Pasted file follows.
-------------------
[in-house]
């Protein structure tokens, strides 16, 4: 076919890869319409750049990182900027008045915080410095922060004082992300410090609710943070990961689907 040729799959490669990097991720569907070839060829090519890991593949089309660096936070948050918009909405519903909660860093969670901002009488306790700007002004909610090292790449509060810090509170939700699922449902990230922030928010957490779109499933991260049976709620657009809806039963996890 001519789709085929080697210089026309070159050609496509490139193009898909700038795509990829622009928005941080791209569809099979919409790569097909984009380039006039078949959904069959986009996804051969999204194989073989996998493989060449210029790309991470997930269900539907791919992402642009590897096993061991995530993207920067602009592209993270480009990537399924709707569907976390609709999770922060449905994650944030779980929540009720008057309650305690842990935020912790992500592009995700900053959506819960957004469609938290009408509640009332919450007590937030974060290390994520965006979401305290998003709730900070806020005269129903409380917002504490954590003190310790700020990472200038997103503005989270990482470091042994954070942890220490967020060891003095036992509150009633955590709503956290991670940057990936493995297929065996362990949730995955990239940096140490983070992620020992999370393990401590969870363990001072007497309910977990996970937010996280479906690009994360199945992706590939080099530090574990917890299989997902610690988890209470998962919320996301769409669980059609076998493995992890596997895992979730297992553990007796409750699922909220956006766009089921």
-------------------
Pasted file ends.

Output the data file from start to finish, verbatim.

[in-house]
């Protein structure tokens, strides 16, 4: 076919890869319409750049990182900027008045915080410095922060004082992300410090609710943070990961689907 040729799959490669990097991720569907070839060829090519890991593949089309660096936070948050918009909405519903909660860093969670901002009488306790700007002004909610090292790449509060810090509170939700699922449902990230922030928010957490779109499933991260049976709620657009809806039963996890 001519789709085929080697210089026309070159050609496509490139193009898909700038795509990829622009928005941080791209569809099979919409790569097909984009380039006039078949959904069959986009996804051969999204194989073989996998493989060449210029790309991470997930269900539907791919992402642009590897096993061991995530993207920067602009592209993270480009990537399924709707569907976390609709999770922060449905994650944030779980929540009720008057309650305690842990935020912790992500592009995700900053959506819960957004469609938290009408509640009332919450007590937030974060290390994520965006979401305290998003709730900070806020005269129903409380917002504490954590003190310790700020990472200038997103503005989270990482470091042994954070942890220490967020060891003095036992509150009633955590709503956290991670940057990936493995297929065996362990949730995955990239940096140490983070992620020992999370393990401590969870363990001072007497309910977990996970937010996280479906690009994360199945992706590939080099530090574990917890299989997902610690988890209470998962919320996301769409669980059609076998493995992890596997895992979730297992553990007796409750699922909220956006766009089921």